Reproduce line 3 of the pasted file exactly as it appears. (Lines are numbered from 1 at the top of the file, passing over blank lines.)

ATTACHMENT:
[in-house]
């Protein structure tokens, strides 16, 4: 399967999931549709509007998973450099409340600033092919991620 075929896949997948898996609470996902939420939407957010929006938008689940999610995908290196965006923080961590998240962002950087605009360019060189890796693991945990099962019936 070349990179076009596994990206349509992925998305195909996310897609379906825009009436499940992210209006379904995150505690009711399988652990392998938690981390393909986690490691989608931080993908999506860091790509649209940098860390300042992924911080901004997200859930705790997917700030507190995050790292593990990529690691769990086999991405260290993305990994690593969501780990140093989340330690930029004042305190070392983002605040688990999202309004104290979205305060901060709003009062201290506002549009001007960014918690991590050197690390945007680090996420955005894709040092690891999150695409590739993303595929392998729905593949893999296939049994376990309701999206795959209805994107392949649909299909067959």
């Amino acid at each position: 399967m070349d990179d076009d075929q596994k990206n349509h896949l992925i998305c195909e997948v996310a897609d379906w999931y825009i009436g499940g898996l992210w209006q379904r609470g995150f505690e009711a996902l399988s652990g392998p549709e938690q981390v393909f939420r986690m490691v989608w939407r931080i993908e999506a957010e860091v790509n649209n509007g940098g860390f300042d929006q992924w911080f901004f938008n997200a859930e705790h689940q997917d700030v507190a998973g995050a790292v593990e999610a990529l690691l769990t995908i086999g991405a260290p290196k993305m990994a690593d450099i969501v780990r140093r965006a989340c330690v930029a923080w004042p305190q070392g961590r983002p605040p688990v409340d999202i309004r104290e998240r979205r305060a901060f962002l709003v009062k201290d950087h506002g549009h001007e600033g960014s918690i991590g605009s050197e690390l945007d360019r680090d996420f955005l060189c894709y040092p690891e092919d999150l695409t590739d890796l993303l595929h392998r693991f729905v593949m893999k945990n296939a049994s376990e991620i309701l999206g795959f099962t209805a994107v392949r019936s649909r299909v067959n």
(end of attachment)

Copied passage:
């Amino acid at each position: 399967m070349d990179d076009d075929q596994k990206n349509h896949l992925i998305c195909e997948v996310a897609d379906w999931y825009i009436g499940g898996l992210w209006q379904r609470g995150f505690e009711a996902l399988s652990g392998p549709e938690q981390v393909f939420r986690m490691v989608w939407r931080i993908e999506a957010e860091v790509n649209n509007g940098g860390f300042d929006q992924w911080f901004f938008n997200a859930e705790h689940q997917d700030v507190a998973g995050a790292v593990e999610a990529l690691l769990t995908i086999g991405a260290p290196k993305m990994a690593d450099i969501v780990r140093r965006a989340c330690v930029a923080w004042p305190q070392g961590r983002p605040p688990v409340d999202i309004r104290e998240r979205r305060a901060f962002l709003v009062k201290d950087h506002g549009h001007e600033g960014s918690i991590g605009s050197e690390l945007d360019r680090d996420f955005l060189c894709y040092p690891e092919d999150l695409t590739d890796l993303l595929h392998r693991f729905v593949m893999k945990n296939a049994s376990e991620i309701l999206g795959f099962t209805a994107v392949r019936s649909r299909v067959n």